Jazz Duo Runs Wild for Marilyn

The Swiss-born, New York-based singer Tatiana Eva-Marie and legendary jazz pianist Terry Waldo have released a cover of ‘Runnin’ Wild‘, the Roaring ’20s number performed by Marilyn in Some Like It Hot. It’s the third single from their upcoming duets album, I Double Dare You, as Vents magazine reports – listen here.

The earliest recordings of ‘Runnin’ Wild’ sound more like Tony Curtis’ warbling rendition in the bathroom scene. Following Joyce Bryant‘s sizzling 1954 version, Marilyn dropped the verse and turned up the heat. Her own musical idol, Ella Fitzgerald, would also cover the song in 1962.

“Eva-Marie and Waldo breathe new life into the 1922 jazz standard which was made popular by Marilyn Monroe’s performance in the 1959 comedy film, Some Like It Hot. Eva-Marie shares how watching Monroe’s famous scene singing “Runnin’ Wild” sealed her fate. She says, ‘I was four years old when I became obsessed with the movie, Some Like It Hot, learning every song and one-liner by heart. When I saw the train scene where Marilyn Monroe sings Runnin’ Wild right before a boozy flask slips out of her garter, I had no doubt I wanted to become a jazz singer.’

Since then, the singer embarked on her music career and never looked back. Today, she fronts the internationally acclaimed Avalon Jazz Band, whose live performance video of ‘Runnin’ Wild’ garnered nearly 1 million YouTube views.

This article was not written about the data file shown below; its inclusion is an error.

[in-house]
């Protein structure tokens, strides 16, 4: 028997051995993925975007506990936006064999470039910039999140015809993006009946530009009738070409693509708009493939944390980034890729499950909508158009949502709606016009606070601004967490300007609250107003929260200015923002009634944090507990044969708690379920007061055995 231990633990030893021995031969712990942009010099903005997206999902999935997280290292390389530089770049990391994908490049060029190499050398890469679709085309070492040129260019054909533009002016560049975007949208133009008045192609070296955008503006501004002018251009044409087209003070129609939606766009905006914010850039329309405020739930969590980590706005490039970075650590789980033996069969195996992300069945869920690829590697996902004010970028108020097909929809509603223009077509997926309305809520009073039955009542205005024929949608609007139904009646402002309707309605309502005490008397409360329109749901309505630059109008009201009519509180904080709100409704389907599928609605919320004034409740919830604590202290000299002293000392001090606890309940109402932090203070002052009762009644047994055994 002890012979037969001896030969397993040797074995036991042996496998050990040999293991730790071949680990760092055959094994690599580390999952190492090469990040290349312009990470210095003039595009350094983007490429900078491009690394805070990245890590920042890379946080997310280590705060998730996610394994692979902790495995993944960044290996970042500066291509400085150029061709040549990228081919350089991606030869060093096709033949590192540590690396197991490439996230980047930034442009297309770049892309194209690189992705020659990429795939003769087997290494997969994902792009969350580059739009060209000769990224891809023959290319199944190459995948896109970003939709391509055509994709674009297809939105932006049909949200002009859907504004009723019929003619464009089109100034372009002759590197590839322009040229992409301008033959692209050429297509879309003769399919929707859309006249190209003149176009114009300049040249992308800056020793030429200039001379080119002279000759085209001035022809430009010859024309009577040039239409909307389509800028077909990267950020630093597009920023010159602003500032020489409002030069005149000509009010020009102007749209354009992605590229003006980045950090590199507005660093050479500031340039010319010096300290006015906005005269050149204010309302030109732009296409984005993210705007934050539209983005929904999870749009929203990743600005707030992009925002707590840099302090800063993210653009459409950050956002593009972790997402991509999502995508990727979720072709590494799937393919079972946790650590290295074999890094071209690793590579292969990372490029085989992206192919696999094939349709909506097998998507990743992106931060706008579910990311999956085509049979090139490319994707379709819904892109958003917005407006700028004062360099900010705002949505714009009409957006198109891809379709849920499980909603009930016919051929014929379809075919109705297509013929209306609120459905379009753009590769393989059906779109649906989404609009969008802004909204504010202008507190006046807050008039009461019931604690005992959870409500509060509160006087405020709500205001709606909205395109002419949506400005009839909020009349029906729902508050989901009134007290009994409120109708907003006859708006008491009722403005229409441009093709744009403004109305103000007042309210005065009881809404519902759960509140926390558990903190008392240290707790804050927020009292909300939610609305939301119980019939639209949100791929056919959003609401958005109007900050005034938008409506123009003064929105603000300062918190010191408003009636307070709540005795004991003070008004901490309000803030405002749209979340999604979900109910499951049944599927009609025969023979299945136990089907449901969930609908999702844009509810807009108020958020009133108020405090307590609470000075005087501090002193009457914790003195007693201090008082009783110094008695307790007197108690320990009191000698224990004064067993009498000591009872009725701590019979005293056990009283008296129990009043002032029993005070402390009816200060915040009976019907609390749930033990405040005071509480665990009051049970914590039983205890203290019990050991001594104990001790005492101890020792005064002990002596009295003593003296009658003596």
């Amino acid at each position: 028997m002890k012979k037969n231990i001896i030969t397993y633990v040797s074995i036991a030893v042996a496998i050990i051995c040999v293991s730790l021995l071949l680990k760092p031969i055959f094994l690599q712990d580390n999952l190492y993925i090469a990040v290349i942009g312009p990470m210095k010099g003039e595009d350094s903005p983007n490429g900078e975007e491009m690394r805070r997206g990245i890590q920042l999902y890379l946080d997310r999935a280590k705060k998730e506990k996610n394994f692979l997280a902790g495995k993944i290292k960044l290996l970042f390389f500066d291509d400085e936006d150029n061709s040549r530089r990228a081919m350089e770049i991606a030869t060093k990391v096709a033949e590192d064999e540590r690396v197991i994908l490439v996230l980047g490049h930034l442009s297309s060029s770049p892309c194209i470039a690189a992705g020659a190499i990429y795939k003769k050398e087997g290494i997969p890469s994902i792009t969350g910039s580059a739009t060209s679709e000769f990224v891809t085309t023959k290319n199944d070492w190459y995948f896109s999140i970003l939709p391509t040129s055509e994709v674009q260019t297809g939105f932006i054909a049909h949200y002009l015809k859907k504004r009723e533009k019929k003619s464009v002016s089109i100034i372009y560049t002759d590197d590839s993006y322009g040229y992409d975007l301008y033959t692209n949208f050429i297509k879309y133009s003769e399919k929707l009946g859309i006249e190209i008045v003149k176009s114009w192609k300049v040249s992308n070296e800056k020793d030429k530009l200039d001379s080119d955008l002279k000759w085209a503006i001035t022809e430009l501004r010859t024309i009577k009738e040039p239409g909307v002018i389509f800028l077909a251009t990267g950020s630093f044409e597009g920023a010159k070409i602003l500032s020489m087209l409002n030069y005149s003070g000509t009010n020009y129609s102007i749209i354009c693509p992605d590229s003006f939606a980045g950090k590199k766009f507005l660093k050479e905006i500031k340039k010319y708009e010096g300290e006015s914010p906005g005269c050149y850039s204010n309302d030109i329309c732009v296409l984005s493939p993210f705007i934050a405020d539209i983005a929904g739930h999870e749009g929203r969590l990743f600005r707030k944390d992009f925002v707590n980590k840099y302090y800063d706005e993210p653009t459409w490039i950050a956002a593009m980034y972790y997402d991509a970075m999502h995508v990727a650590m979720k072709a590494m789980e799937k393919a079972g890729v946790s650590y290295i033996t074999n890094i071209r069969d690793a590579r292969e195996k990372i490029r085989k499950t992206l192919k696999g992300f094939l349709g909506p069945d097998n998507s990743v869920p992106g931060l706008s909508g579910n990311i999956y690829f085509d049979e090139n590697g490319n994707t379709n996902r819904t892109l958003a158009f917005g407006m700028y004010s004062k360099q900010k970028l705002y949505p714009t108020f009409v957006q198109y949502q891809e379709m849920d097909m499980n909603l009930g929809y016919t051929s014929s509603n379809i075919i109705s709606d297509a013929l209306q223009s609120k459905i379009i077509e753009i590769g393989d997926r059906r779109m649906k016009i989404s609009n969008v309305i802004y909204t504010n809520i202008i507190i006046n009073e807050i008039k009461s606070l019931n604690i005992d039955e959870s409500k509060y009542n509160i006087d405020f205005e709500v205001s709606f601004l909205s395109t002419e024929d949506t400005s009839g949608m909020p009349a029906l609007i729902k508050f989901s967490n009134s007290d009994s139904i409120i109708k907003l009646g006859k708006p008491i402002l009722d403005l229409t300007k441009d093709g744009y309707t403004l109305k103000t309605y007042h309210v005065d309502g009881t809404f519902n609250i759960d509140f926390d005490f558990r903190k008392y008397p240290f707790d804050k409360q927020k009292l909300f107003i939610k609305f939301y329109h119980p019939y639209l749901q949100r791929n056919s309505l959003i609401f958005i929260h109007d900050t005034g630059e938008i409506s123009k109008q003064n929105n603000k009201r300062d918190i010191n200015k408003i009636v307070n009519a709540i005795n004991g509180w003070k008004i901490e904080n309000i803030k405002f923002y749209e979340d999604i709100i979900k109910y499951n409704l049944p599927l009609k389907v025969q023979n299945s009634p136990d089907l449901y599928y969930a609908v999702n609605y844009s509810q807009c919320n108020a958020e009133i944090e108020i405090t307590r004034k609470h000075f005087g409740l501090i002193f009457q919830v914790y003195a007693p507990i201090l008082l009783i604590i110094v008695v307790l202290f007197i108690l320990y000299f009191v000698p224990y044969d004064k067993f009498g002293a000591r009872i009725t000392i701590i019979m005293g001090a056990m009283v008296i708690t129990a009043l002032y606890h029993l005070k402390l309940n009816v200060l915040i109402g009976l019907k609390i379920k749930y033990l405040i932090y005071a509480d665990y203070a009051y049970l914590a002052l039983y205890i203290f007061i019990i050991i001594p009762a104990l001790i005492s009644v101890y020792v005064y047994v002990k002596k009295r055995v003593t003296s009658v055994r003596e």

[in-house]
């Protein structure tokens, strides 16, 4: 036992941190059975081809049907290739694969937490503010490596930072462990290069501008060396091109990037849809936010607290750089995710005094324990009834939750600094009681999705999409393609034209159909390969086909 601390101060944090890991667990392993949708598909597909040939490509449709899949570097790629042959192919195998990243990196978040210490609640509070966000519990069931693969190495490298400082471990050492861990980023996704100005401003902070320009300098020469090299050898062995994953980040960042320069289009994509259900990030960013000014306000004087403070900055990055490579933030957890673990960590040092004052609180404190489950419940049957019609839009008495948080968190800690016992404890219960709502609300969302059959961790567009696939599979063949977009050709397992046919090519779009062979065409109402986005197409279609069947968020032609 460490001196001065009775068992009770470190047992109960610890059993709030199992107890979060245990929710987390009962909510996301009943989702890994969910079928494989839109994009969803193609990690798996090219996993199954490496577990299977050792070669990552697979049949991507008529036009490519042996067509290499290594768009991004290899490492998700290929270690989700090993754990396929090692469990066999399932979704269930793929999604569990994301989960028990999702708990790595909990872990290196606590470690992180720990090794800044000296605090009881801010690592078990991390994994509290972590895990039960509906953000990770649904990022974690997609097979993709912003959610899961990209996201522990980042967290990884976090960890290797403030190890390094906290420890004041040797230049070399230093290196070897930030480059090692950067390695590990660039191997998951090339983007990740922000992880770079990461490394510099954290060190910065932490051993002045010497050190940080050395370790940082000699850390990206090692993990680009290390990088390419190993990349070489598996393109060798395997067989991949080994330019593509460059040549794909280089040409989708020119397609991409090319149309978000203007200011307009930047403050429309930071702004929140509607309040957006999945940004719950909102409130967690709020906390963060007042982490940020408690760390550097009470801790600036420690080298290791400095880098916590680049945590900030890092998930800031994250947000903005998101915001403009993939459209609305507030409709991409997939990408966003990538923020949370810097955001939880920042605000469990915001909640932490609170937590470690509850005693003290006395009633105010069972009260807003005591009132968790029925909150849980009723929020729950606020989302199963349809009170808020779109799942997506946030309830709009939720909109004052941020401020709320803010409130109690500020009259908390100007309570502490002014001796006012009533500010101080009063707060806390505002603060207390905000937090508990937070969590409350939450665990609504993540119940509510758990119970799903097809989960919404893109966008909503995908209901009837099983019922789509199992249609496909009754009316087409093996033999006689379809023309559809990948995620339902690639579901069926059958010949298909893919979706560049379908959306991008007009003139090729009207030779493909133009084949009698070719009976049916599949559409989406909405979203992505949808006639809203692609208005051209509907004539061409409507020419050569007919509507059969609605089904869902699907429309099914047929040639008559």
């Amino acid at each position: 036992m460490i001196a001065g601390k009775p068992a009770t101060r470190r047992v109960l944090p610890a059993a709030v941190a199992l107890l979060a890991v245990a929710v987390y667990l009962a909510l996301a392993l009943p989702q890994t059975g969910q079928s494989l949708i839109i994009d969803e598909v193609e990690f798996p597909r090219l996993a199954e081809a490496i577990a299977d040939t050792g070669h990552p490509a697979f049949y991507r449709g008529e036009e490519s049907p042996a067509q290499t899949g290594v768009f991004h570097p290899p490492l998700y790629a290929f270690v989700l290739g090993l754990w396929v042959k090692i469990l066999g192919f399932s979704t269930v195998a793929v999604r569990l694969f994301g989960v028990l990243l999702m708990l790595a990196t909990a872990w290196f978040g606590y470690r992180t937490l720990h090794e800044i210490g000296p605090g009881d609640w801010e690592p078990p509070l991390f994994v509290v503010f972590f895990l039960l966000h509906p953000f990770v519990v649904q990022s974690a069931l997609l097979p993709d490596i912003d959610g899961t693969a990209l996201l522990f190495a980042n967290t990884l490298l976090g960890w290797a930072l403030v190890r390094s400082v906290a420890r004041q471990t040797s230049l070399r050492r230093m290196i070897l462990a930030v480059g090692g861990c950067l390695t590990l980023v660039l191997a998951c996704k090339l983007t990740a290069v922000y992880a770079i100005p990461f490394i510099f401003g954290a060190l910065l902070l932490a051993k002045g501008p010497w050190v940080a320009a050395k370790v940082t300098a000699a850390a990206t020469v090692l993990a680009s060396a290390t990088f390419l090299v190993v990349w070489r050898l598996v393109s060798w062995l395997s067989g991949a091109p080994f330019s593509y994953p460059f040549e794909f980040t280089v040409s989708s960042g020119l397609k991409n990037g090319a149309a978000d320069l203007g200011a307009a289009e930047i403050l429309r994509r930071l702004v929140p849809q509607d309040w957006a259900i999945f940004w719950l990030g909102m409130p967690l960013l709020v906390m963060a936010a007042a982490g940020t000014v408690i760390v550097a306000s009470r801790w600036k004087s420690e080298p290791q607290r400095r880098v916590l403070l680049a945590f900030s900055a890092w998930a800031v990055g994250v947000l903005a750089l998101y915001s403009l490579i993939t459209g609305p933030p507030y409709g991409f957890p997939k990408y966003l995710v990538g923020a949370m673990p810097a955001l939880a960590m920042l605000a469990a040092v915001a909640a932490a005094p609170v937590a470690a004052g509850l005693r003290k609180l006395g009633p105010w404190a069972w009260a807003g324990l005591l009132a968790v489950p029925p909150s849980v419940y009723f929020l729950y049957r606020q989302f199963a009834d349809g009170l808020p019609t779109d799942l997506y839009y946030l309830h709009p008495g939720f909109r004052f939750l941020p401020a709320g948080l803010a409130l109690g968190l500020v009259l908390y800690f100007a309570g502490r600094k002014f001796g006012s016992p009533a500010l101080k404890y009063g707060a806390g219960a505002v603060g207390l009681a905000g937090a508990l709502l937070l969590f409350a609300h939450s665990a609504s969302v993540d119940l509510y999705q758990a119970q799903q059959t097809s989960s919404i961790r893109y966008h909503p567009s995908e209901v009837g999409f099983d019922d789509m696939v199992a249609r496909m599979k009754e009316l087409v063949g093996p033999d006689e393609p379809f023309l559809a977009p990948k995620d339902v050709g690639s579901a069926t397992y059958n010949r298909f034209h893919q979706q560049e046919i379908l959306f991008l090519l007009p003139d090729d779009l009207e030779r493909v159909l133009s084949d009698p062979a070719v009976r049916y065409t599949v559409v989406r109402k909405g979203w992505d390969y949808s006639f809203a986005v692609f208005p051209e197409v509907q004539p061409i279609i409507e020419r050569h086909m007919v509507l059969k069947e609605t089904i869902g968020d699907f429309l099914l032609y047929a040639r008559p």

Terry Waldo, whose jazz music career spans six decades, knew Eva-Marie was a natural fit for the album’s 1920s sound. He describes Eva-Marie as delivering ‘swinging, subtly sophisticated and audience-pleasing performances on every track.’

The duo’s rendition of ‘Runnin’ Wild’ features Eva-Marie’s signature fresh and flirty vocals along with a 7-piece jazz ensemble led by Terry Waldo’s famous stride piano playing.

‘Runnin’ Wild’ was first introduced in 1922, written by Arthur Harrington Gibbs with lyrics by Joe Grey and Leo Wood. Famous recordings of the jazz standard include Duke Ellington and his orchestra, the Benny Goodman quartet, Glenn Miller Orchestra, and Ella Fitzgerald.

About the new track, Waldo says, ‘Runnin’ Wild is the hottest and oldest piece on the album. It is also the most loosely arranged tune in the collection. Using a 7 piece ensemble, we are able to play in the New Orleans tradition of jazz where everybody improvises together. And everyone gets a piece of the action in solos or duets. We recorded the song at the moment when it was still fresh to all of us. It comes off beautifully as it builds from the beginning agitated vamp on piano to the rip-roaring finale.'”

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